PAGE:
Getting people and polar bears to live in harmony

I was on my way home from some fieldwork in North Baffin Island with Narwhal. The so-called ‘Polar Bear-human conflict reduction project’ is an excellent partnership of the Nunavut Government, WWF, key communities and some Inuit hunters and dogteam owners/mushers.  It aims to use and improve various measures for reducing interactions and conflicts (often leading to loss of property and life) caused by polar bears spending longer periods ashore, likely under greater stress, as sea-ice retreats for increasing portions of the summer and fall.

Donny Baker and his dogteam (c) Pete Ewins/WWF-Canada
Last year my colleague Geoff York was there, helping install some 6-strand electric fences around a few of the  dogteams chained just outside the community.  A series of bear-proof steel bins were also provided to help hunters and dogteam owners store seal and fish meat,  reducing the odours that attract hungry bears.
In October and November last year, locals involved in the project found that the solar-powered batteries weren’t keeping enough charge in the fences during the fall, and plastic bags that blow across the tundra near town were shorting them out – sadly one project participant lost some of his dogs to a polar bear that got past a shorted fence.

I had a very informative afternoon site visit with musher Donny Baker (a bright, energetic mechanic in the community, who is passionate about one day winning the Hudson Bay Quest!).  WWF will work with Donny and the other dogteam owners to help provide better solar panels and some back-up batteries, so that in a few weeks when polar bears start marching northwards in greater numbers, they won’t plunder the dog compounds.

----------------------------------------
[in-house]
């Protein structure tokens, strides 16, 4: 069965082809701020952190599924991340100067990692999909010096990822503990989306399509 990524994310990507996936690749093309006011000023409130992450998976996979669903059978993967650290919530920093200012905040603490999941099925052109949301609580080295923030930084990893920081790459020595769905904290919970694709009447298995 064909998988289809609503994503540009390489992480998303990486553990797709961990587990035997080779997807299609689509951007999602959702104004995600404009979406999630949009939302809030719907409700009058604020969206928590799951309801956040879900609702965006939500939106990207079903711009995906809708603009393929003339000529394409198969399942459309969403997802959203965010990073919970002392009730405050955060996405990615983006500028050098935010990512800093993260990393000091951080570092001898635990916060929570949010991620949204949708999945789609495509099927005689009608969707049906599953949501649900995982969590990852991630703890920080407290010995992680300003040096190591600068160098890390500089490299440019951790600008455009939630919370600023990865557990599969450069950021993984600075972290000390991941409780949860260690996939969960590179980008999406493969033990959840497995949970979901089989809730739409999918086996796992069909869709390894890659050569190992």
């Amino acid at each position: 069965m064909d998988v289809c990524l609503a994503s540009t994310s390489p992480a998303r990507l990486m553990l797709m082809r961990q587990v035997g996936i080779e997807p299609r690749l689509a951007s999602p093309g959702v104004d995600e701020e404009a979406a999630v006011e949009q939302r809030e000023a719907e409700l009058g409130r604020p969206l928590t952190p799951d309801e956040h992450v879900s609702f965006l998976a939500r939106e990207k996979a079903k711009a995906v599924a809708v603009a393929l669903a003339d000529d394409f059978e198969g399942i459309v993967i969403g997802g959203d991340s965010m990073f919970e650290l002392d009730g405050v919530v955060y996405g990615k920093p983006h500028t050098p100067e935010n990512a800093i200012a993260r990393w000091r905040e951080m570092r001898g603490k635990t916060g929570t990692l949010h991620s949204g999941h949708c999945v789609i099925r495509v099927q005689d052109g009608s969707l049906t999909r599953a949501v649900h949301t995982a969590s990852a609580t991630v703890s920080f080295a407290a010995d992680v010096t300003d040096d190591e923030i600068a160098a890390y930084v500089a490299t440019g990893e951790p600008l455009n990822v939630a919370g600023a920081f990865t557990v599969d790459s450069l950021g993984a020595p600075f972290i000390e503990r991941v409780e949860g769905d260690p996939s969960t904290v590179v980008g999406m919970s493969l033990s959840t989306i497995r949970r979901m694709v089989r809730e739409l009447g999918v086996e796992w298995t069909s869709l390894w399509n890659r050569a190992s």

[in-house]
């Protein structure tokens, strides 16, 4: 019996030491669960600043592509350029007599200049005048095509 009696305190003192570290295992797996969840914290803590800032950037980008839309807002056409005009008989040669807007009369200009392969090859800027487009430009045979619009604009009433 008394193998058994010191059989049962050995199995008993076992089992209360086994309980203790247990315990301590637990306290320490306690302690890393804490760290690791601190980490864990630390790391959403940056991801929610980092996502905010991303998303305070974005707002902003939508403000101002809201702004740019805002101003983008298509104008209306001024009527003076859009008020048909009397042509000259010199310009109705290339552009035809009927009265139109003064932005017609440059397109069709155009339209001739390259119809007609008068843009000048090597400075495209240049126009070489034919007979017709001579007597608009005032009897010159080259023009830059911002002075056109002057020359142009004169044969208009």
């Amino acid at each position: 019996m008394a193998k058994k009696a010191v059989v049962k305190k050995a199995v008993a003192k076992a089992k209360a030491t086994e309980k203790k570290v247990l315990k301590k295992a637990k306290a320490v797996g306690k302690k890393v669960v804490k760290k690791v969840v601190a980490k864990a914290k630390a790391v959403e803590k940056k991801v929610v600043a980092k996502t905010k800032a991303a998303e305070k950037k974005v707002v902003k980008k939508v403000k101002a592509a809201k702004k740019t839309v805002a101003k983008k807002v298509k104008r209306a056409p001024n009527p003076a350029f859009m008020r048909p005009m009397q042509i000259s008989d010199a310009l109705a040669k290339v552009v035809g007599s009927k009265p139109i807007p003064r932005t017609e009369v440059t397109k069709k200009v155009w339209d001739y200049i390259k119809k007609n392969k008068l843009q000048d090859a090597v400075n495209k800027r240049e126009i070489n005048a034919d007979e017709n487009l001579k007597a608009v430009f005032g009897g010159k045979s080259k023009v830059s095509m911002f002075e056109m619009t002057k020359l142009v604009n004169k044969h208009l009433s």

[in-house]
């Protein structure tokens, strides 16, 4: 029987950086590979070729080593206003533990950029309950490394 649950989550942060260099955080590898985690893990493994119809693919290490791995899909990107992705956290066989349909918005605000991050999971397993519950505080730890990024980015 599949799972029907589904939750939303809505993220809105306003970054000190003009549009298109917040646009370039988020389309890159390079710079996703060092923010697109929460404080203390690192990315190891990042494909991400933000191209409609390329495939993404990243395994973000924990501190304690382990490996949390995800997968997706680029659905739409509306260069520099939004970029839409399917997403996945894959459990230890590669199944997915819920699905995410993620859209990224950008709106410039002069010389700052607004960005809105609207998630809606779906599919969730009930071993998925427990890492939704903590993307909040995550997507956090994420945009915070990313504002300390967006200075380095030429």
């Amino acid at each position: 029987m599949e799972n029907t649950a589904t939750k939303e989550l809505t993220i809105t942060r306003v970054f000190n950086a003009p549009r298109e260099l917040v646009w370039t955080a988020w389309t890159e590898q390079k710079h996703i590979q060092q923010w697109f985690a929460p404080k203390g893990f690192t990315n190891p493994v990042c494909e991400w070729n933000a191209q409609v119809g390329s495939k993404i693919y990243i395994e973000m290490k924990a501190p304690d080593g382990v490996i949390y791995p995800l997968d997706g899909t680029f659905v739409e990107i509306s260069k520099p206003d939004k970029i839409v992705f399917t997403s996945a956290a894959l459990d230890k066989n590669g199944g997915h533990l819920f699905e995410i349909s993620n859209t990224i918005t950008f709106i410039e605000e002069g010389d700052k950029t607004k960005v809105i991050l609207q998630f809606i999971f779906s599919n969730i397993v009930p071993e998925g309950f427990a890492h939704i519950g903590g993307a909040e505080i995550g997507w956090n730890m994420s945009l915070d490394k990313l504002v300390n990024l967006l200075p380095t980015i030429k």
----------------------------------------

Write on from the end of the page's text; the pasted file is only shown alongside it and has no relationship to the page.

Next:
However, I was sobered by the close proximity of the town garbage dump, so close to the coast (the polar bears main ‘highway’) and only 2 km from town.  At times up to 15 polar bears are reported in or around the dump – shades of Churchill twenty years ago, sadly.  For the nearly 3,000 people now living in Arviat, this smoldering dump (as yet there is no high-temperature incineration, or export of garbage) must represent a significant attractant for polar bears within 20+ km of Arviat.

The allowable ‘quota’ for shooting polar bears in the western Hudson Bay sub-population has already been exceeded this open-water season (since mid-July).  They were all entirely ‘defence kills’, to save human life and property along the coast.  The remains of the skull of one of these immature bears was lying beside the office of the local government Conservation Officer.  A vivid reminder that this bear-human interaction and problem is far from solved.